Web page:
Meet Cody, Colton, and Madelyn

Cody, 4, Colton, 4, and Madelyn, 9

Cody, Colton, Madelyn

My name is Nazik. My husband, Cody, and I have five children ranging in age from 4 to 18, including triplet boys, Cody, Colton and Jaxon. Cody and Colton, age 4, are autistic and so is our daughter, Madelyn, age 9. Our 18-year-old Andrew and the third of the triplets, Jaxon, are not on the spectrum.

When I found out Madelyn had autism, it did not come as a surprise. I already had a feeling that was going to be the diagnosis. I knew I had a lot to learn, and I can’t begin to tell you the amount of research I did when we got the official word. I wasn’t scared or intimidated - I just wanted more knowledge. It was a feeling of “okay, let’s do this.” When my sons were diagnosed, I knew they would have more challenges. I still felt like I could handle it, but I wasn’t sure how since I knew kids on the spectrum need a lot of time and energy devoted to them.

Madelyn was 5 years old when she was diagnosed. We had her tested when we noticed her having difficulties following simple tasks in school. I also noticed she was a quiet child unless she was repeating phrases from her favorite cartoon, Mickey Mouse. Now I know that’s referred to as “scripting,” which can be seen in children with ASD.

Cody and Colton

As far as the boys, I suspected they could be on the spectrum when they were very young. I noticed Cody and Colton, two of the triplets, were always bouncing in their cribs 24/7. I kept an eye out for repetitive behaviors as well. When there was a speech delay and we saw that Jaxon, the third of the trio, was playing and engaging more than the other two, I set appointments for them to be tested. They were eventually diagnosed at age 2.

Since being diagnosed, Madelyn has received applied behavior analysis (ABA), occupational therapy (OT) and speech therapies. The boys receive ABA and OT - they are not ready for speech therapy just yet.

Early intervention is key when you have the proper guidance from people who care. The boys have had to change providers a couple of times because we found their services did not work for our boys for one reason or another. We have since ended up with great behavioral therapists that have helped the boys tremendously.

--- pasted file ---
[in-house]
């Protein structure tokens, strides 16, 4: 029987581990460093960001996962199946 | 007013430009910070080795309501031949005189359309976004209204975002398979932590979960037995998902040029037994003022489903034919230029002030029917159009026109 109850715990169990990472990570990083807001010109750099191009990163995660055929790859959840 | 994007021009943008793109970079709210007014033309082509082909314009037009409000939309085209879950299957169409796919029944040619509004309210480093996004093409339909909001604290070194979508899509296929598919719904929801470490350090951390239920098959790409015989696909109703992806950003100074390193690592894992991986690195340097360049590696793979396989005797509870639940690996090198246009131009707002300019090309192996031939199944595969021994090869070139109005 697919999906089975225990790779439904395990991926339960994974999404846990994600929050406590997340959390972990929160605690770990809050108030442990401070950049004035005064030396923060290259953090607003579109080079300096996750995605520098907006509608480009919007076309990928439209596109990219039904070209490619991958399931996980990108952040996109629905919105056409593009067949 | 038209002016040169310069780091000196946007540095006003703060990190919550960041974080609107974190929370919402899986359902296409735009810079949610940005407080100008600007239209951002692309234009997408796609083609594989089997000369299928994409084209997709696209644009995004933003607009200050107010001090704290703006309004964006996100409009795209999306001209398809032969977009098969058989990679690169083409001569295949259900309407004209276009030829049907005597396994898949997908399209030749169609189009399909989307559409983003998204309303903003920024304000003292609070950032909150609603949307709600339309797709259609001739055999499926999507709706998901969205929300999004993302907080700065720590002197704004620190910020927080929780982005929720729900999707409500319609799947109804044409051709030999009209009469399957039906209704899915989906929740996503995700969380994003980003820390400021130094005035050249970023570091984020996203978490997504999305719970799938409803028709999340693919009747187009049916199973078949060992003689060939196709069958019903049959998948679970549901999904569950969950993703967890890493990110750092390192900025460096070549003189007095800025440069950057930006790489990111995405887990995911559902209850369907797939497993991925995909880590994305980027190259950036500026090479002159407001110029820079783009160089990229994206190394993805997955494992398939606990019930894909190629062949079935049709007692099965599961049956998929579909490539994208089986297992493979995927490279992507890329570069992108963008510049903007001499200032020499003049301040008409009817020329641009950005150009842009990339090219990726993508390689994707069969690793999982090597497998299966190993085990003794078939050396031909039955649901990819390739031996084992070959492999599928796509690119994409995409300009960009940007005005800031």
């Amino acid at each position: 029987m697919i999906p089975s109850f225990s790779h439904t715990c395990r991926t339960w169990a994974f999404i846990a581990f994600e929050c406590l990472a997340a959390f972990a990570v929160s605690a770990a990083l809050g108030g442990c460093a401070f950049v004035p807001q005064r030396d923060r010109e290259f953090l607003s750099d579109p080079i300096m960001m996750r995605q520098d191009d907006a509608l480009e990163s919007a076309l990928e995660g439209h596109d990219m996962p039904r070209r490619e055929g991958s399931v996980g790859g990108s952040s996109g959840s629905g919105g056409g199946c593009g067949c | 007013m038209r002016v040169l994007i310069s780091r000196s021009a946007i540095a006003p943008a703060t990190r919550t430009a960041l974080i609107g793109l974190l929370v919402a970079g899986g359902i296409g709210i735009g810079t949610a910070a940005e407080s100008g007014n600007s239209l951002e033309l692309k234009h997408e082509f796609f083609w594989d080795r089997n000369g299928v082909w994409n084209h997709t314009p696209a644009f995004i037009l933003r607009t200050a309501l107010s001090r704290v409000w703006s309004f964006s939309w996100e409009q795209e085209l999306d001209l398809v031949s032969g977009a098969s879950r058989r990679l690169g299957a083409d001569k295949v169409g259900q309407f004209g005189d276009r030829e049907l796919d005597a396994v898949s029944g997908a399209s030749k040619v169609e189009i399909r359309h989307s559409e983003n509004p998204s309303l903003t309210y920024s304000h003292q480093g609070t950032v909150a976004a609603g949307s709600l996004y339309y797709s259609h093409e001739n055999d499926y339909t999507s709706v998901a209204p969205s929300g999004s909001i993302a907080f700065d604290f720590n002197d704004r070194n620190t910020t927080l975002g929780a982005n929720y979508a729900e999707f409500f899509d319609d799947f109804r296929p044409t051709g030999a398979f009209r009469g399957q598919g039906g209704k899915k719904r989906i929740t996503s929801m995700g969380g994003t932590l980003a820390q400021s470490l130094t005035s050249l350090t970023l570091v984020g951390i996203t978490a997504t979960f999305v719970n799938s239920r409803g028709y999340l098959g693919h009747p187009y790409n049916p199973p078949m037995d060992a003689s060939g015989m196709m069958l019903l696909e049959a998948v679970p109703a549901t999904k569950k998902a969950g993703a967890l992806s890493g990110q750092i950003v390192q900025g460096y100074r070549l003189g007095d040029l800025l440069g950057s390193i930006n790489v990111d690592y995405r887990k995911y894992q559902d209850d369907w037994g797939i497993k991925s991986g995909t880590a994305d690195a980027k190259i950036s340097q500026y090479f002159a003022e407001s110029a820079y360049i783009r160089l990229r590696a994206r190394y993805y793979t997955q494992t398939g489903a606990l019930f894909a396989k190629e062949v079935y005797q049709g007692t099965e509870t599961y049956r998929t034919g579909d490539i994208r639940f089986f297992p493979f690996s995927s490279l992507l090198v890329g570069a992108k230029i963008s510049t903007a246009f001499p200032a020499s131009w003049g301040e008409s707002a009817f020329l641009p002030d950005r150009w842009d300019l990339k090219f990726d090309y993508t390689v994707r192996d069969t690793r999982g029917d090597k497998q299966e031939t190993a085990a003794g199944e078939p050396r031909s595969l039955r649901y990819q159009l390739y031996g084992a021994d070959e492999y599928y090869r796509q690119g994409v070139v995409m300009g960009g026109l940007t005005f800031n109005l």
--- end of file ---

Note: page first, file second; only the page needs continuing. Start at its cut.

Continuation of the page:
Learn more about Madelyn, Cody and Colton in this Q&A with their mom:

What advice would you give to other parents of children who were recently diagnosed with autism?

Don’t panic and do your research. Depending on the circumstances and level of support needed, it is okay and appropriate to grieve the life you thought your child would have compared to the one he/she may actually be living. I had to realize my kids would not play team sports, may never talk and may never get married, and that makes me sad. But there are so many other wonderful things they will do that will make you smile and make you so proud.

How have you learned to advocate for your children since their diagnosis?

Advocating is a big deal since you are your child’s voice and know what’s best for them. Some therapists may not have the right background or temperament for you or your child. It is okay to speak up. Oftentimes, I questioned myself because I didn’t want to come off as too aggressive or pushy. I know services are limited and sadly, there can be a shortage of qualified therapists and workers in the autism field. Don't ever be satisfied with services that are just "good enough.” Speak up and don’t settle. You will see the difference in your child when you find the right service provider for them and your family.

What makes you most proud of your children?

My children are amazing little sponges that get joy out of the smallest thing. No grand gesture is needed for my kids to be happy and excited. They don’t need Disneyland or a vacation to be happy. All they need is an open field of grass and lots of tickles. They work hard every day and although they have bad days, they are always moving forward and will try the task again tomorrow.

What are five words that best describe Madelyn, Cody and Colton?

Madelyn: Sweet. Beautiful. Funny. Caring. Goofy.
Cody: Happy. Simple. Hungry. Amazing. Calm.
Colton: Fiery. Determined. Hyper. Picky. Knows what he wants.

The story shared above represents the experience, views and perspectives of the individual(s) highlighted. We aim to share stories across the spectrum and throughout the life span, but the information provided on our website is not a recommendation, referral or endorsement of any resource, therapeutic method, or service provider and does not replace the advice of medical, legal or educational professionals.

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